The compilation of the evidence indicates that children with ASD are more susceptible to mercury than typically developing children, and that is reflected in significantly different levels of mercury, or biomarkers indicative of mercury, in the brain, blood, urine, baby teeth, hair, and nails. In addition, many of these studies have found that the mercury, or biomarkers indicative of mercury, correlate with symptom severity such that the higher the mercury levels the worse the autism symptom severity. The majority of the epi-demiological research also support the hypothesis that mercury is a risk factor for ASD. Based on the preponderance of the evidence, mercury exposure is causal and/or contributory in ASD. With the increase in neurodevelopmental disorders in general, and especially ASD, the evidence suggests that governmental/public policy changes are urgently needed.

Author contributions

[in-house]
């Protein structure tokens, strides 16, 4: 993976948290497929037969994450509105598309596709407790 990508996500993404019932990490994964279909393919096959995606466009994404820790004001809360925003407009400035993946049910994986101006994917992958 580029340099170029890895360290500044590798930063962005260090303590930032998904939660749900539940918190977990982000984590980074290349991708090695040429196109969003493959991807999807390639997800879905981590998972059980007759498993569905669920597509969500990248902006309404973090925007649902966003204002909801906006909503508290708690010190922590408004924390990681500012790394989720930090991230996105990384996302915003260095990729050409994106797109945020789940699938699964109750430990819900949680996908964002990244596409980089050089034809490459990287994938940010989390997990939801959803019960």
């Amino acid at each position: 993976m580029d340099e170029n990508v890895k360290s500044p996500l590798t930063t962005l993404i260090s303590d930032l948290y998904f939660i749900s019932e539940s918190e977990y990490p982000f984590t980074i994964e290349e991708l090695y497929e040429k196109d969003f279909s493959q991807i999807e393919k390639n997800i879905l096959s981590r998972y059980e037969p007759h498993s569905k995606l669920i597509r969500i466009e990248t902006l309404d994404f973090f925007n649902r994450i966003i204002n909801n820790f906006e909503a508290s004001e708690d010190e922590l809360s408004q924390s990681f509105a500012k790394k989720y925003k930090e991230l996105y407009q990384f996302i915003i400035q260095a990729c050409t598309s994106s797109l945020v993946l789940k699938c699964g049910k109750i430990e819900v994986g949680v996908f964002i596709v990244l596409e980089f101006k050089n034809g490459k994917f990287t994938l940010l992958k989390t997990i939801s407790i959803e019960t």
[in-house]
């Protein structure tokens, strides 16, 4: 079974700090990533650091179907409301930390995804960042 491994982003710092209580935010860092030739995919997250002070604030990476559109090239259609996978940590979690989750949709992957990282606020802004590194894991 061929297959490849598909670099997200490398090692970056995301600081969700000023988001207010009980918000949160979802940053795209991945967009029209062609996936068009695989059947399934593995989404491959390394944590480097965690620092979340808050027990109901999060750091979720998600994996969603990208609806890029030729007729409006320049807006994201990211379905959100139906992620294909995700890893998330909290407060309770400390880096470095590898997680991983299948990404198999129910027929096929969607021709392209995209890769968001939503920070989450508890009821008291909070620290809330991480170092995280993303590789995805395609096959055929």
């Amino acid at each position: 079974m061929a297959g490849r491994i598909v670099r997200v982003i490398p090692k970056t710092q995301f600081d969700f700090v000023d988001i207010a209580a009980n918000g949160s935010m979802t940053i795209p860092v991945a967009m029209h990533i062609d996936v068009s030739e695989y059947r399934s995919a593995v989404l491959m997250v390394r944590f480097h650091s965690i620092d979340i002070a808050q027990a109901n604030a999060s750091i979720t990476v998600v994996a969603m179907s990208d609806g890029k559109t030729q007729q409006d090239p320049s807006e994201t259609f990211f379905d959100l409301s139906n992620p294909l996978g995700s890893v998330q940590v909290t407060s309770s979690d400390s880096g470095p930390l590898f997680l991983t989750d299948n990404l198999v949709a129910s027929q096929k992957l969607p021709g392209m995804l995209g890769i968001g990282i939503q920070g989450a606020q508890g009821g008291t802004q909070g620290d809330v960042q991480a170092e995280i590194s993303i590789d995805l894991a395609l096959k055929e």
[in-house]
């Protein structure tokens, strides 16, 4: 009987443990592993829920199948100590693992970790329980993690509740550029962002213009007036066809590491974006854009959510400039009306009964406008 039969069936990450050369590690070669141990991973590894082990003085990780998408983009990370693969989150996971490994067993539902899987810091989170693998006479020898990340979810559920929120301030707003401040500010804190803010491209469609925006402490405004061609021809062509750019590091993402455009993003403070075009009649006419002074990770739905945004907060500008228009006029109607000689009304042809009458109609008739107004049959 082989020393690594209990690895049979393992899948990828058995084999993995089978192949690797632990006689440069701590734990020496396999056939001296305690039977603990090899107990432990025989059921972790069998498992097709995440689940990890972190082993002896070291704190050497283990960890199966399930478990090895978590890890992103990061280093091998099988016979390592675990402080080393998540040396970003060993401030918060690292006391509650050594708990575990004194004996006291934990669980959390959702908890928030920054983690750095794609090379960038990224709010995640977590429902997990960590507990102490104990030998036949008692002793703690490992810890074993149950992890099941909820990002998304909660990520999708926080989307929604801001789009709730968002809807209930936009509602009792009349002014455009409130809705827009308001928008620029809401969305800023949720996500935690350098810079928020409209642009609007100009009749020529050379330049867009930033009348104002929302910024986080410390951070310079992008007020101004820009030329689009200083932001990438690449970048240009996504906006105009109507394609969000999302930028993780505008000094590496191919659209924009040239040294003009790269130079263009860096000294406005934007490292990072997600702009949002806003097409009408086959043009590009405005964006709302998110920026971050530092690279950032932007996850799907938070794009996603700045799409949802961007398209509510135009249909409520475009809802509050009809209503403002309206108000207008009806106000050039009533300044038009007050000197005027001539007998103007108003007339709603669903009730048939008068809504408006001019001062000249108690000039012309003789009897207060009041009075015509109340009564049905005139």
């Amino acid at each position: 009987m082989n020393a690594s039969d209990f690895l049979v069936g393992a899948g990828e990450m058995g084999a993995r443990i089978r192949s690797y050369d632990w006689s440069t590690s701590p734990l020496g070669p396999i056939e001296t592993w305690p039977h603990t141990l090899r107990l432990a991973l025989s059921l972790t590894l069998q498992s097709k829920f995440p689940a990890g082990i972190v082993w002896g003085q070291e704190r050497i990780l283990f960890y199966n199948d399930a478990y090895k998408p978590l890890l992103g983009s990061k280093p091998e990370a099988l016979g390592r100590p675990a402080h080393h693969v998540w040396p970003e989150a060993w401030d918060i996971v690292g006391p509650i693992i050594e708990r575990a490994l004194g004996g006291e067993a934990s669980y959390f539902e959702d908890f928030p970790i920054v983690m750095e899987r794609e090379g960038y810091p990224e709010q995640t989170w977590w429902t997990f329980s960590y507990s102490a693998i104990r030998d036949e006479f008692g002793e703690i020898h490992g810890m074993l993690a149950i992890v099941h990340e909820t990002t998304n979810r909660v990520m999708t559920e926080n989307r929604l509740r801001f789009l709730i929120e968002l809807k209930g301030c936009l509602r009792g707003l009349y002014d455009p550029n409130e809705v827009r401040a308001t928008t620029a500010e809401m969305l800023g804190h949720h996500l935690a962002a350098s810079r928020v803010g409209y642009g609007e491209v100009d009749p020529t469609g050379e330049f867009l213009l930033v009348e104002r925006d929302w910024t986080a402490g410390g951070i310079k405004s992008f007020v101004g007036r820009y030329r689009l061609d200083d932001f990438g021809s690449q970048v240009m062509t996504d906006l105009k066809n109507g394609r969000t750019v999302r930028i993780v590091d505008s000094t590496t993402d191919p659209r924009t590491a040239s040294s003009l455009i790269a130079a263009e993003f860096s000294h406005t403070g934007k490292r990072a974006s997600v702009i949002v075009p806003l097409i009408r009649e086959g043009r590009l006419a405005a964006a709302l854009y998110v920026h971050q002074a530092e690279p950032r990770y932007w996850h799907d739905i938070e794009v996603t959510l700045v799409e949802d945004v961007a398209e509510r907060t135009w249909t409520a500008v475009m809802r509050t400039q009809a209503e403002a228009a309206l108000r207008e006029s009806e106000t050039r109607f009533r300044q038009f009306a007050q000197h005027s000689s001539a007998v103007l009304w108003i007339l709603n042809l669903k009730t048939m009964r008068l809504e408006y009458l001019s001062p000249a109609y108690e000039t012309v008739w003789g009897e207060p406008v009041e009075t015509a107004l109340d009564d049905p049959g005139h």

Dr. Kern and Mr. Geier conceptualized the design of the study. Dr. Kern wrote the majority of the initial draft of the paper. Mr. Geier, Reverend Sykes, Dr. Haley, and Dr. Geier critically reviewed and revised the manuscript.

All authors approved the final manuscript as submitted and agree to be accountable for all aspects of the work.

Conflicts of interest

The authors have been involved in vaccine/biologic litigation.

Acknowledgments

This study was supported by the non-profit Institute of Chronic Illnesses (ICI), Inc. and the non-profit CoMeD, Inc. The funding sources were not involved in study design, data collection, analysis, interpretation of data, writing of the manuscript, or in the decision to submit the manuscript for publication.

Appendix A. Supplementary data

Supplementary data associated with this article can be found, in the online version, at http://dx.doi.Org/10.1016/j.jtemb.2016.06. 002.